Cabinet approves Minister Flanagan’s proposed new legislation to tackle Money Laundering
Criminal Justice (Money Laundering and Terrorist Financing) (Amendment) Bill 2019 approved today
The Minister for Justice and Equality, Charlie Flanagan, has today received Cabinet approval for the Criminal Justice (Money Laundering and Terrorist Financing) (Amendment) Bill 2019. The Bill transposes many of the provisions of the Fifth EU Money Laundering Directive.
This Bill will strengthen existing anti-money laundering legislation and will give effect to provisions of the Fifth EU Money Laundering Directive. The Bill includes provisions to:
- prevent risks associated with the use of virtual currencies for terrorist financing and limiting the use of pre-paid cards;
- improve the safeguards for financial transactions to and from high-risk third countries;
- broaden the scope of designated bodies under the existing legislation;
- enhance the customer due diligence (CDD) requirements of the existing legislation;
- prevent credit and financial institutions from creating anonymous safe-deposit boxes;
- include a number of technical amendments to other provisions of the Acts already in force.
The Bill also allows for provisions which are not required by the Directive but will support CAB and An Garda Síochána with regard to their power to access bank records and the administration of their functions in respect of anti-money laundering.
Announcing the new Bill, the Minister said:
This is another important piece of legislation for tackling money-laundering. The reality is that money laundering is a crime that helps serious criminals and terrorists to function, destroying lives in the process. Criminals seek to exploit the EU’s open borders and EU-wide measures are vital for that reason. Ireland strongly supports the provisions in the Fifth EU Money Laundering Directive.
Minister Flanagan added
This new Bill builds on a suite of Government measures to tackle white collar crime - an additional focus by Gardaí on fraud and similar types of offences and the provision of a Garda Confidential Line for the reporting of Bribery and Corruption by members of the public - as well as the enactment of a landmark piece of legislation - the Corruption Offences Act 2018.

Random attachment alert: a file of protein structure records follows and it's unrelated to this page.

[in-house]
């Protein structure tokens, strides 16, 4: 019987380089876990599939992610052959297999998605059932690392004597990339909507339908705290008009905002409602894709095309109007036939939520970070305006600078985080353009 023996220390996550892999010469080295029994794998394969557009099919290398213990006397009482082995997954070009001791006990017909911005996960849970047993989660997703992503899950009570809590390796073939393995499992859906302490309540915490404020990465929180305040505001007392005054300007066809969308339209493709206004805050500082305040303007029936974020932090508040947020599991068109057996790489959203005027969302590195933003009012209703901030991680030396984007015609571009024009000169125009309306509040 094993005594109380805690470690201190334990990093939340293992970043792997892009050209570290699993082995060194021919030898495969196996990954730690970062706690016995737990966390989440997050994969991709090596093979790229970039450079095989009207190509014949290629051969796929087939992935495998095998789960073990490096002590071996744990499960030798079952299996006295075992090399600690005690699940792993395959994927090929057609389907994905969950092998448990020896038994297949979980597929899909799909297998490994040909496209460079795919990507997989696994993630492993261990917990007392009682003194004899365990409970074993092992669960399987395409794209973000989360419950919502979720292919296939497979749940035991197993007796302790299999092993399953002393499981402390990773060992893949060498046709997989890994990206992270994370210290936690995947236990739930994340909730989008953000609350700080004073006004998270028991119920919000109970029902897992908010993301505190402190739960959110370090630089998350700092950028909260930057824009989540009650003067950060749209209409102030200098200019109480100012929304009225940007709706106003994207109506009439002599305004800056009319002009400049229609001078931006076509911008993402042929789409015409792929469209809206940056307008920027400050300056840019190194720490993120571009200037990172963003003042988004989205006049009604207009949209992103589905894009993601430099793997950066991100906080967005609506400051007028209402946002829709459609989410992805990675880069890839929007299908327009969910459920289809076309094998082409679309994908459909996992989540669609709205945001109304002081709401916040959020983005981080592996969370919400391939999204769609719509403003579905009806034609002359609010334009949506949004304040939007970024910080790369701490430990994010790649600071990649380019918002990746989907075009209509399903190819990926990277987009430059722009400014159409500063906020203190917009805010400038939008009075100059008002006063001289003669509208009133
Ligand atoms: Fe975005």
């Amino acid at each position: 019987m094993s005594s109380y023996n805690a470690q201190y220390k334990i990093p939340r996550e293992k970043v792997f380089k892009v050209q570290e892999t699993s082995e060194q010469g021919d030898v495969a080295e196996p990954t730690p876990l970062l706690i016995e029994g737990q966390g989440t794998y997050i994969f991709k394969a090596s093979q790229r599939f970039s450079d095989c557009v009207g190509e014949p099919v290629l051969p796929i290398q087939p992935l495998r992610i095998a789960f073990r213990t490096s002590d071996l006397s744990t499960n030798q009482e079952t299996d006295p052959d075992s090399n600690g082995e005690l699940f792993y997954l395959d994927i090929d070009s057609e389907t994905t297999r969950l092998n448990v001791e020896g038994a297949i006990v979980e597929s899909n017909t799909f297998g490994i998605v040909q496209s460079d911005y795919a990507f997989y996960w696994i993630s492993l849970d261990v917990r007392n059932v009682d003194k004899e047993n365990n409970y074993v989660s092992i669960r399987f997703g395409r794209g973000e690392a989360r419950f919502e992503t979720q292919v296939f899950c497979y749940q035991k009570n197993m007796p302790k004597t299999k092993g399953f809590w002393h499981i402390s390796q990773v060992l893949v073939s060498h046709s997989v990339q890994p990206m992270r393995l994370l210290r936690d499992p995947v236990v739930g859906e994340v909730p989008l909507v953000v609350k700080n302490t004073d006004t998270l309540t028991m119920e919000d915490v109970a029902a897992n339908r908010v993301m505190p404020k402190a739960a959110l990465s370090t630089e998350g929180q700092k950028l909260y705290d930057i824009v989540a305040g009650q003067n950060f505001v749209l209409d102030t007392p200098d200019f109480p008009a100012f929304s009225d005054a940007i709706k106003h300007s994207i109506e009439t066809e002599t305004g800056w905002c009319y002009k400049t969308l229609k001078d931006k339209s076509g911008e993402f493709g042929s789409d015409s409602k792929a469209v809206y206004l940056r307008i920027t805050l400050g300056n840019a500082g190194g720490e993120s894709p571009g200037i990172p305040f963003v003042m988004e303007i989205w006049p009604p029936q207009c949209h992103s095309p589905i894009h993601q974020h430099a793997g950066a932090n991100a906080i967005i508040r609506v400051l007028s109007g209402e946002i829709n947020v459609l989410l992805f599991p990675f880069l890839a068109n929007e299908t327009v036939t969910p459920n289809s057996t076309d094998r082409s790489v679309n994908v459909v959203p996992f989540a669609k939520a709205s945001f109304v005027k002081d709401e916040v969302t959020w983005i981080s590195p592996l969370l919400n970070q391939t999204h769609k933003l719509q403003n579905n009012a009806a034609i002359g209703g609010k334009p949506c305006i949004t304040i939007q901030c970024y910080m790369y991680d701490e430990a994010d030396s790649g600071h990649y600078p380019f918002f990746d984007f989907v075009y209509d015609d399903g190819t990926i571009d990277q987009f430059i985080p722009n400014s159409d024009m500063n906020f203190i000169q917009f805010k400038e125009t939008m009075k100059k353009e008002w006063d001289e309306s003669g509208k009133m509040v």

CAB has had a very successful 2018 with a huge increase in its targets. Its operations make clear to criminals that crime will not pay. I urge anyone with concerns that people are benefitting from the proceeds of crime to contact CAB in confidence.
Likewise, I urge anyone with concerns about bribery and corruption to make use of the Garda confidential line.
The Garda Confidential Line for those with concerns about bribery and corruption: 1800 40 60 80.
The Criminal Assets Bureau Confidential Line: 01 6663266.
Minister Flanagan concluded:
So-called white collar crimes will not be tolerated in Ireland. We are building a very robust legal framework and further developing vital expertise within An Garda Síochána. My message to criminals is clear: those engaging in corruption or money laundering in Ireland will not get away with their crimes.
Note to Editors:
While the Bill transposes certain elements of the Fifth EU Anti-Money Laundering Directive, the Department of Finance is also engaged in giving effect to certain provisions of the
Directive, including those relating to:
- facilitating increasing transparency on who really owns companies and trusts by establishing beneficial ownership registers;
- ensuring the creation of, and access to, centralised national bank and payment account registers or central data retrieval.